By Chris SmithPublished January 11, 2017 12:59:03If you’ve been keeping track of wood bats, you might remember that a study by the University of Canterbury showed that they were found to be extremely adaptable.
This led to the emergence of the term “Wood bats” which refers to the species that live in wood forests and are the preferred prey of wood-bats.
A recent study from the University has now suggested that Wood bats are also very adaptable, and that this has led to their development into the highly-preferred prey of bats.
Dr Chris Smith, a postdoctoral fellow at the University’s Wildlife and Fisheries Science Unit, said the research, published in the journal PLOS ONE, suggested that the success of wood bat populations is largely down to their ability to successfully cope with climate change.
“This paper is really a contribution to the literature on wood bats,” Dr Smith told ABC News.
“The study has been very successful in the field of climate change adaptation and it’s now being used to understand how wood bats are adapting to the changing climate.”
We think that the best adaptation we can make to these changes is through their ability as long-term, natural predators of wood insects.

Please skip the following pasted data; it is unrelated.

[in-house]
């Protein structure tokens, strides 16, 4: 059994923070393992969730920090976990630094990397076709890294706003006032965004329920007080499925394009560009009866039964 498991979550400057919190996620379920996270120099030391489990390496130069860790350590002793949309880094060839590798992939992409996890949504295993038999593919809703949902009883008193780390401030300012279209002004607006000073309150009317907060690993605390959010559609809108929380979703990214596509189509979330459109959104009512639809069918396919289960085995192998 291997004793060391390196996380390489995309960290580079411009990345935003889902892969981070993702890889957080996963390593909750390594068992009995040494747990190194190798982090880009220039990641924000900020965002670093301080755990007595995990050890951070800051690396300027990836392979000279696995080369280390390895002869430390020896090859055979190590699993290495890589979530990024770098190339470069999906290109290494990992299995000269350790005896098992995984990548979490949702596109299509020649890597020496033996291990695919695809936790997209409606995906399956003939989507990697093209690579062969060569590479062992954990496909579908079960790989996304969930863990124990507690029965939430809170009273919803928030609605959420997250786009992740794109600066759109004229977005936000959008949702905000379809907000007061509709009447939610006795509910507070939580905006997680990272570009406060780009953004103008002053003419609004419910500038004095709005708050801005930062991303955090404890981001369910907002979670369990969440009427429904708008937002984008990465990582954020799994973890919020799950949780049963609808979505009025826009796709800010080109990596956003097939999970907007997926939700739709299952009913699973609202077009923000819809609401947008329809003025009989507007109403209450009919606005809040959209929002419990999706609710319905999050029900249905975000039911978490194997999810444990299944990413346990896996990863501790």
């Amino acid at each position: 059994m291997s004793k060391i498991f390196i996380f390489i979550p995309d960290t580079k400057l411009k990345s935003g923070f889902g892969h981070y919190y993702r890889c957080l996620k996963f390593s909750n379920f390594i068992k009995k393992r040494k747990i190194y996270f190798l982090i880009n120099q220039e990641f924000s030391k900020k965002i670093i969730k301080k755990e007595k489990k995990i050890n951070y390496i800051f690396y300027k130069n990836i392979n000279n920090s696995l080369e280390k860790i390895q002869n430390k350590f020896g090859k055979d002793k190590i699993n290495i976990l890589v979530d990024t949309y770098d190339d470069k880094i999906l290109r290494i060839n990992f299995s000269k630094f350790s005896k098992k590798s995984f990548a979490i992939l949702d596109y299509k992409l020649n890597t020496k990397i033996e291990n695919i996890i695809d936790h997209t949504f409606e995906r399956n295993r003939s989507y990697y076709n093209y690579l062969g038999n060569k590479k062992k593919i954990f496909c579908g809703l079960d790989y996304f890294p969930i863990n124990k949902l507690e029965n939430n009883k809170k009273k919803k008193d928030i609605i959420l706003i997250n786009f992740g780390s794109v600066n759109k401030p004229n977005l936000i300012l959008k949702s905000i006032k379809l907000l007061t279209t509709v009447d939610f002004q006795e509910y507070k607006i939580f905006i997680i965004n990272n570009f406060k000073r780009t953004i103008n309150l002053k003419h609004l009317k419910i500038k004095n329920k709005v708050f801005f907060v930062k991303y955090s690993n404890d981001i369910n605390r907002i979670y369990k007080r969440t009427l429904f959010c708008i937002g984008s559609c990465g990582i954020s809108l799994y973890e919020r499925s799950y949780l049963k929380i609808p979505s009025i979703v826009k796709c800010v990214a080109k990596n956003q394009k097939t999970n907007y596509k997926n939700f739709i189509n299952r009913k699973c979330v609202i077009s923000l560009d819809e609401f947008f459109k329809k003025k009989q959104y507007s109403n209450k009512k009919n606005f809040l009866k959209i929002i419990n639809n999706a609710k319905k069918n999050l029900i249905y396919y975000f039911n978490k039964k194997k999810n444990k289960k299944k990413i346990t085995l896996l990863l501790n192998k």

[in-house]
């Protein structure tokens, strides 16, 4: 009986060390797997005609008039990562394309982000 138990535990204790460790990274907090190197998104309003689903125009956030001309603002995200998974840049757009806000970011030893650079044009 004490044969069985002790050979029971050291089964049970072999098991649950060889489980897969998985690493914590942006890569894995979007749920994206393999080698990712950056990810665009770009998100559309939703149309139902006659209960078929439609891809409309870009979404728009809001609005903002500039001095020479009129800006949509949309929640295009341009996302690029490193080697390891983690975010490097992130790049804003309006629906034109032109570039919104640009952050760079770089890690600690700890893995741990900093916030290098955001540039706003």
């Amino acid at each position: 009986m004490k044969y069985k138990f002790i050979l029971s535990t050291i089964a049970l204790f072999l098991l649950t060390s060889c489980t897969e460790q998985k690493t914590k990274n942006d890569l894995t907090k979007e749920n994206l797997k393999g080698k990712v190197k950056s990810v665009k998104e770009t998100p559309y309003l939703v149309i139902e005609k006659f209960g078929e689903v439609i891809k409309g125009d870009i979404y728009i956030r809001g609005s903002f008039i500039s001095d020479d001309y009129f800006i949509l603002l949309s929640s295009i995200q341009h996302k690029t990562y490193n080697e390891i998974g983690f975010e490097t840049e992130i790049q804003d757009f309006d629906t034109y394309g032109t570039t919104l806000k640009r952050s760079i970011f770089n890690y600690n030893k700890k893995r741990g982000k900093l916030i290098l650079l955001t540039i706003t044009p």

“Dr Smith said that wood bats have been shown to be able to respond to environmental changes, including the effects of climate, by changing their behaviour.”
What I’ve found is that when the climate gets warmer, they don’t hibernate but they do make some adaptations in the way they get around the forest, in how they kill wood insects,” Dr Williams said.”
It seems that the more wood bats they have in the forest the more they can get away with, so it’s not like they’re doing something wrong by hibernating.
“But if you’ve got a wood bat in the tree, it will be more aggressive because you’ve put a lot of wood down there, it’s less likely that it will come out of the wood and attack a wood insect.”
Wood bats are not a new species.
They were first described by John Cook in the 18th century.
But they have been widely classified in the scientific literature as a pest because of their ability of feeding on wood, and their habit of moving to and from wooded areas.
“They have an extremely short life cycle and they are very difficult to study because they’re very secretive about where they live and how they live,” Dr Cook said.
Dr Williams said that although Wood bats have not yet been classified as a threat to humans, they are an “environmental pest” because of how they use their environment.
“There is a lot we can learn from wood bats and that’s because they’ve been studied very carefully in the past and there is evidence that they can be very useful in the environment,” Dr Harris said.
“They’re very adaptive and can adapt to different environmental conditions.”
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